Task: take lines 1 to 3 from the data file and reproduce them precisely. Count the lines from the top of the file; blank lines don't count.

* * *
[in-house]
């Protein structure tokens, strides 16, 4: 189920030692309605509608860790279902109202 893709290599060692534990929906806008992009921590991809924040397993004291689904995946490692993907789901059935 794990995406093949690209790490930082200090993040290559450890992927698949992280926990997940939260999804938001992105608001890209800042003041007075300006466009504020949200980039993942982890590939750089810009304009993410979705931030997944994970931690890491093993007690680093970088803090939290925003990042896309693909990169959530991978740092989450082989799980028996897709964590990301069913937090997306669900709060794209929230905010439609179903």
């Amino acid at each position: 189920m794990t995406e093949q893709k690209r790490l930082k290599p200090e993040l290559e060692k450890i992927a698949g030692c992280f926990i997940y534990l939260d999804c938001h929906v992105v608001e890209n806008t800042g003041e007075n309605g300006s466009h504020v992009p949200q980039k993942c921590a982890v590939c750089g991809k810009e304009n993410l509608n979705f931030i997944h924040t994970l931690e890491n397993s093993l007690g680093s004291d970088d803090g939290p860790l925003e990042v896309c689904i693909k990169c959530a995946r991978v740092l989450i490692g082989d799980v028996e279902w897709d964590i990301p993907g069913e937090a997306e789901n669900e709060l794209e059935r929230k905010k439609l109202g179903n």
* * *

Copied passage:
[in-house]
């Protein structure tokens, strides 16, 4: 189920030692309605509608860790279902109202 893709290599060692534990929906806008992009921590991809924040397993004291689904995946490692993907789901059935 794990995406093949690209790490930082200090993040290559450890992927698949992280926990997940939260999804938001992105608001890209800042003041007075300006466009504020949200980039993942982890590939750089810009304009993410979705931030997944994970931690890491093993007690680093970088803090939290925003990042896309693909990169959530991978740092989450082989799980028996897709964590990301069913937090997306669900709060794209929230905010439609179903």
């Amino acid at each position: 189920m794990t995406e093949q893709k690209r790490l930082k290599p200090e993040l290559e060692k450890i992927a698949g030692c992280f926990i997940y534990l939260d999804c938001h929906v992105v608001e890209n806008t800042g003041e007075n309605g300006s466009h504020v992009p949200q980039k993942c921590a982890v590939c750089g991809k810009e304009n993410l509608n979705f931030i997944h924040t994970l931690e890491n397993s093993l007690g680093s004291d970088d803090g939290p860790l925003e990042v896309c689904i693909k990169c959530a995946r991978v740092l989450i490692g082989d799980v028996e279902w897709d964590i990301p993907g069913e937090a997306e789901n669900e709060l794209e059935r929230k905010k439609l109202g179903n």